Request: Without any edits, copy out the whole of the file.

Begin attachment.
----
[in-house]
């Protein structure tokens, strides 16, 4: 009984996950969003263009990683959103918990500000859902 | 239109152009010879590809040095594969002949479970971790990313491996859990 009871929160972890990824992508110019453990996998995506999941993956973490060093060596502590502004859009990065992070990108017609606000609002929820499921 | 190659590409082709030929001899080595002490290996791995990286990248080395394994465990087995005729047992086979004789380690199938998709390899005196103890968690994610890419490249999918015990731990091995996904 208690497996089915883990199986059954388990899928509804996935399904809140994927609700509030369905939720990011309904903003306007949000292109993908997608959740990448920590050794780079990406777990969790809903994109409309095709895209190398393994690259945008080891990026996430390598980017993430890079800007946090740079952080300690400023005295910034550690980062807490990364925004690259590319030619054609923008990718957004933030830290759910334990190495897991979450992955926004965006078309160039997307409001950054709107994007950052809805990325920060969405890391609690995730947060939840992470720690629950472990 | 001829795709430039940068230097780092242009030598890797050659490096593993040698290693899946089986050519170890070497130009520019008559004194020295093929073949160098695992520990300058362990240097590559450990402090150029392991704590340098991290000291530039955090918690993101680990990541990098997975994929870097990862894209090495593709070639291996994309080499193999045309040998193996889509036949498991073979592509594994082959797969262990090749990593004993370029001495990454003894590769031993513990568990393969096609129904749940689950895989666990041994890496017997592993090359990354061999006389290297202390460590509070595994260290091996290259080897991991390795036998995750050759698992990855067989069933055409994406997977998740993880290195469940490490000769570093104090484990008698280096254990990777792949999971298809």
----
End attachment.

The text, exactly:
[in-house]
């Protein structure tokens, strides 16, 4: 009984996950969003263009990683959103918990500000859902 | 239109152009010879590809040095594969002949479970971790990313491996859990 009871929160972890990824992508110019453990996998995506999941993956973490060093060596502590502004859009990065992070990108017609606000609002929820499921 | 190659590409082709030929001899080595002490290996791995990286990248080395394994465990087995005729047992086979004789380690199938998709390899005196103890968690994610890419490249999918015990731990091995996904 208690497996089915883990199986059954388990899928509804996935399904809140994927609700509030369905939720990011309904903003306007949000292109993908997608959740990448920590050794780079990406777990969790809903994109409309095709895209190398393994690259945008080891990026996430390598980017993430890079800007946090740079952080300690400023005295910034550690980062807490990364925004690259590319030619054609923008990718957004933030830290759910334990190495897991979450992955926004965006078309160039997307409001950054709107994007950052809805990325920060969405890391609690995730947060939840992470720690629950472990 | 001829795709430039940068230097780092242009030598890797050659490096593993040698290693899946089986050519170890070497130009520019008559004194020295093929073949160098695992520990300058362990240097590559450990402090150029392991704590340098991290000291530039955090918690993101680990990541990098997975994929870097990862894209090495593709070639291996994309080499193999045309040998193996889509036949498991073979592509594994082959797969262990090749990593004993370029001495990454003894590769031993513990568990393969096609129904749940689950895989666990041994890496017997592993090359990354061999006389290297202390460590509070595994260290091996290259080897991991390795036998995750050759698992990855067989069933055409994406997977998740993880290195469940490490000769570093104090484990008698280096254990990777792949999971298809």